The energy impacts of mining Bitcoin spiral even more than its stock price
Wow. The growth in the value of Bitcoin over the last few months has only been matched by the number of articles about this cryptocurrency.
I have a particular interest in it because my son Monty decided to share his research and his views on Bitcoin, on his website – and he asked me to help with the editing. This meant that I had to more or less understand what it was and how it worked. I was beginning to think I got the picture, when I discovered a whole new dimension, which makes it pretty unpalatable from an environmental point of view – and even more complicated.
It’s been widely publicised that Bitcoin mining is on track to consume ‘all of the world’s energy by 2020’. (Newsweek 19Dec17)
Of course that couldn’t actually happen but the statistic is based on the world’s current energy consumption and the predicted rise in energy demand for generating new Bitcoin units. It seems that even now the amount of energy required to mine Bitcoin is greater than the current energy consumption of 159 individual countries, including Ireland, Nigeria and Uruguay – and equivalent to the annual use in Denmark. Another dimension is that between 60% and 70% of the mining is done in China, where the main source of energy production is from coal-fired power stations.
The increase in the value of Bitcoin is likely to make this worse. It will mean that there’s more incentive to mine, more people involved in the process, more Bitcoins being produced and the mathematical problems that need to be solved will be more complicated, meaning that even more energy will be required to solve them. Crikey.
One light on the horizon. Apparently there’s only ever going to be 21 million Bitcoin produced in total. Once that’s happened, will it mean that the mining will cease and the miners will simply go away or make money from processing Bitcoin transactions? I don’t think so. One of the articles I read explained that, like gold, Bitcoin was a finite resource, but it then went on to say ‘unless Bitcoin’s protocol is changed to allow for a larger supply’. That’s where it really does differ from gold, which actually is a finite resource. I’ve no idea how the protocol of Bitcoin might be changed, but it sounds pretty likely that it will be. Another consideration is that Bitcoin is not the only cryptocurrency relying on gas guzzling mining enterprises – and it’s certain that more will be created.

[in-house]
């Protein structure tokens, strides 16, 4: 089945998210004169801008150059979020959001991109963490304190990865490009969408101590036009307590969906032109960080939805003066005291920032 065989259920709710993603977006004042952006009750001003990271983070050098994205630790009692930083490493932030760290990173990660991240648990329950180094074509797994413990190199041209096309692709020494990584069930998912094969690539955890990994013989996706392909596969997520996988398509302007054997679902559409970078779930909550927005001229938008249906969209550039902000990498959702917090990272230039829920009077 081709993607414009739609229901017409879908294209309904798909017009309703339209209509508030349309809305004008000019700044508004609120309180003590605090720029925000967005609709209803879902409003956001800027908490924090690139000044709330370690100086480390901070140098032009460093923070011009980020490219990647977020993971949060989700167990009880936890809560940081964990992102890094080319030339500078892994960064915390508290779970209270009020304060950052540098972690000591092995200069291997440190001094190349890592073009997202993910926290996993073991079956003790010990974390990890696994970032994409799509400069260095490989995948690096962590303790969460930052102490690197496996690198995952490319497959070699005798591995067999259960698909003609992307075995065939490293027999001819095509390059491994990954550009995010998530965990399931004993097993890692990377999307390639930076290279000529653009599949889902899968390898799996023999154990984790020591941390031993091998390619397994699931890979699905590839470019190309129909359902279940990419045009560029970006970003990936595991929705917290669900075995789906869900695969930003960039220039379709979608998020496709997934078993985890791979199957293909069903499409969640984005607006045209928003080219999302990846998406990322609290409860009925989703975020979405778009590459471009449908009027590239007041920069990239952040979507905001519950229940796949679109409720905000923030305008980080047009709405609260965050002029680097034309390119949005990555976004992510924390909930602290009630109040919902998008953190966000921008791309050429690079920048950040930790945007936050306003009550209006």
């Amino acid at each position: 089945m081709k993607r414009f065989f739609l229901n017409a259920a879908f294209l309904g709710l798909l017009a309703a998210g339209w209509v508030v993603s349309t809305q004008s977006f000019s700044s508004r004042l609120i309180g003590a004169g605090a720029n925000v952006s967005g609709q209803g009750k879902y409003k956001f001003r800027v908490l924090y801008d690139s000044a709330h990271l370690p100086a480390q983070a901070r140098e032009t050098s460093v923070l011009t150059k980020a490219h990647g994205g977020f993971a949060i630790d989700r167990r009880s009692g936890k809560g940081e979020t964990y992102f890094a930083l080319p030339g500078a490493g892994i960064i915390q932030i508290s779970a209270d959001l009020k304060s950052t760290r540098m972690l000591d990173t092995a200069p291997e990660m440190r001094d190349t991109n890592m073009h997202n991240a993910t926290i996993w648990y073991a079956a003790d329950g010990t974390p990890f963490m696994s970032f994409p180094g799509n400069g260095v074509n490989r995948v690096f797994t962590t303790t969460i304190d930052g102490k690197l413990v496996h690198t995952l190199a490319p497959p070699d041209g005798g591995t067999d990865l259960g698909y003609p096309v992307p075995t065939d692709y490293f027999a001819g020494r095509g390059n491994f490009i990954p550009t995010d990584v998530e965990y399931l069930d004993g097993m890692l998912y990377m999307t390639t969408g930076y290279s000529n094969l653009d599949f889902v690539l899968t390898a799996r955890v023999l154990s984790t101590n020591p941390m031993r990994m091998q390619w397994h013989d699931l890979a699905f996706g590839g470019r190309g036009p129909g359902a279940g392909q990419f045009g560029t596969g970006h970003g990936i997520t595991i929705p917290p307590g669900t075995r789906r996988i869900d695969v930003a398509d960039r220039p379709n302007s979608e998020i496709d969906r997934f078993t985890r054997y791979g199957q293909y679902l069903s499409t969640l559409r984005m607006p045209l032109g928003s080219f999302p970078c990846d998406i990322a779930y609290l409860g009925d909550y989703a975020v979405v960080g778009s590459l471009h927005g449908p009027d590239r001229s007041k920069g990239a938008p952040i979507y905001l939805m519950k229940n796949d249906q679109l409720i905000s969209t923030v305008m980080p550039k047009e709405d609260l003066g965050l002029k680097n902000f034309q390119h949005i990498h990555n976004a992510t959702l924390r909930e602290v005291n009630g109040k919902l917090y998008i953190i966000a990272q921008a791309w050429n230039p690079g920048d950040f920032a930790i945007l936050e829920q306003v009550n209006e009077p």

The main focus of my environmental career has been to highlight the impacts of consumption – and encourage everyone to consume less. I can’t claim to be a beacon of virtue on this front – could be the subject of another blog – but I’m a dedicated campaigner on reducing waste. Many years ago I was giving a speech at a conference on ‘consumption’. I was inspired by another speaker, who explained that one of the values of virtual worlds that have been created on the internet – such as Runescape and Second Life – is that people get the excitement of being ‘rich’ without the material impacts it entails. I thought that this would be the same for Bitcoin. Clearly not. How disappointing.
My eldest son, Connor, told me a couple of days ago that he bought three Bitcoins for about £5 each a few years ago, but he spent them. At today’s prices they’d be worth over £40,000. The price has more than doubled since the Summer, when my youngest son, Monty, was keen on speculating. Now, it seems that everyone is trying to climb on the bandwagon or speculate on when the bubble will burst. I don’t know if it will – or when it will – but now that I understand about the energy dimension, I feel more comfortable about giving this particular opportunity a miss.
The next challenge is to create a super-energy efficient crypto currency. I thought this might be a job for Elon Musk given his incredible inventiveness. Then, it occurred to me that he’s already invented Paypal. This seems to have many of the benefits of a crypto currency without the massive energy consumption that goes with it. The price of Bitcoin has increased about 20 fold in 2017, whereas Paypal’s share price increase was more modest – it nearly doubled. But, my money will be going to Paypal, because I believe it’s more sustainable. The question is ‘can we replace Bitcoin before it destroys the planet?’.